Students of MI: Delainie

“I’ve wanted to get into the media and entertainment industry since I was 12 years old. When I came to Wayne State University, I started searching for a way to make that dream happen. Talking to advisors helped me come to the conclusion that the broadcast journalism major would give me a background in media communications, which could help me fit into a ton of different roles that I’m interested in.

I got to hit the ground running with Wayne State’s curriculum. During my freshman year, I got to make a five-minute documentary as part of my production class. They gave us camera, audio and lighting equipment and let us make a video on anything we wanted. It was my first big creative project — we didn’t really have classes in high school that let me use that much creativity — so that experience was really rewarding.

Since Wayne State is in Detroit, the networking opportunities are incredible. People who work in the entertainment industry are always coming on campus to find students who study journalism and TV. Just by having Wayne State attached to my name, potential employers know what kind of skill set I’m getting.

The faculty at Wayne State is really great too. One of my professors, who’s an executive director and producer of an actual TV show, is a one-stop shop for all things getting into the entertainment industry. She knows a ton of people all over the U.S. in journalism and television and has been an amazing resource for finding jobs and internships for us. I have a lot of connections right now. Once I get my undergrad degree, I’ll be in a position to get right into the workforce.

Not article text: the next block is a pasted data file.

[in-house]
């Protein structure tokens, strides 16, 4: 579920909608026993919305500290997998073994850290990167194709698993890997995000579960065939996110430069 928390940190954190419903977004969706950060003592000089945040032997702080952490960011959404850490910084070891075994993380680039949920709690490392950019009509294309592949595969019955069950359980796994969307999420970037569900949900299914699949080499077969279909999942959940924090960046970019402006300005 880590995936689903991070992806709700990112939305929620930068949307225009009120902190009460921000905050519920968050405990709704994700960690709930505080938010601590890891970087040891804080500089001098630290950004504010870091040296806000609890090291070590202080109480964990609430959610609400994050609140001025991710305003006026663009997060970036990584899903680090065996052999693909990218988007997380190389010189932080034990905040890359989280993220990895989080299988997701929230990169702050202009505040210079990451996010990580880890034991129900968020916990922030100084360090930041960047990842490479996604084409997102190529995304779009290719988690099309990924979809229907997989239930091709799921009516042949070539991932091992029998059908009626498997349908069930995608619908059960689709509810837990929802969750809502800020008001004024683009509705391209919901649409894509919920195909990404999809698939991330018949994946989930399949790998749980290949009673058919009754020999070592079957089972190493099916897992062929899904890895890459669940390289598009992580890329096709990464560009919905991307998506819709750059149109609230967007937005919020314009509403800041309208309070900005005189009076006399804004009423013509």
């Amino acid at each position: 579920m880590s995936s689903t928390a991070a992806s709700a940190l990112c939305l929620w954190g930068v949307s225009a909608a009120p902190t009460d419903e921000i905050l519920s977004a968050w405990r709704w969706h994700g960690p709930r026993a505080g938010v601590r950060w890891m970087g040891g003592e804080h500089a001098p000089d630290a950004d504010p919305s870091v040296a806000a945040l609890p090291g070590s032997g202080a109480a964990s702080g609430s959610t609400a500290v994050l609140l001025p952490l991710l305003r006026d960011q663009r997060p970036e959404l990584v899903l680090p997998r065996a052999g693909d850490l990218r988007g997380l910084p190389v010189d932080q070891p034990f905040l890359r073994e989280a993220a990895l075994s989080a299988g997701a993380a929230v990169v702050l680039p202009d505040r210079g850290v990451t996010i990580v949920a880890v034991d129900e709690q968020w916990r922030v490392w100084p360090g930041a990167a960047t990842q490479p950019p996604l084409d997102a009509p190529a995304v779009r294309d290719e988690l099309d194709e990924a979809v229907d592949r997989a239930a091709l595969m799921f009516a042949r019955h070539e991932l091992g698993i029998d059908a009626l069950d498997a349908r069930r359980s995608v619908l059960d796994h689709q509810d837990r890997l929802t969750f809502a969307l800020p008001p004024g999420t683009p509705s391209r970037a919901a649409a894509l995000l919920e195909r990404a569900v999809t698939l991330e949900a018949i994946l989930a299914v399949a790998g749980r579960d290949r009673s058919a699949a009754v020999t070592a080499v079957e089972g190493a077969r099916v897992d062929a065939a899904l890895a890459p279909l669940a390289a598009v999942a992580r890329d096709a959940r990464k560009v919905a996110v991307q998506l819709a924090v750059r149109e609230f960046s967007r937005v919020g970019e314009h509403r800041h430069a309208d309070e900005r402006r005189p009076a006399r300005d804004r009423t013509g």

I would not have been able to go to school if it weren’t for financial aid and scholarships. I was given a lot of scholarships coming into Wayne because of my grades and ACT in high school. Wayne State also had advisors that walked my mom and me through the FAFSA application process. There’s an entire website of scholarships that people can apply for, and it doesn’t take a ton of time.

My advice to people thinking about college would be not to freak out about what you want to study. There’s such a wide range of things to go into and you don’t need to pick it out right away. I hear from so many kids who are scared of school because they don’t want to go into science, math, history or English. Then I find out they’re amazing artists or musicians, and I tell them that there are great programs to study those things too.”

(Delainie, Wayne State, Broadcast Journalism)



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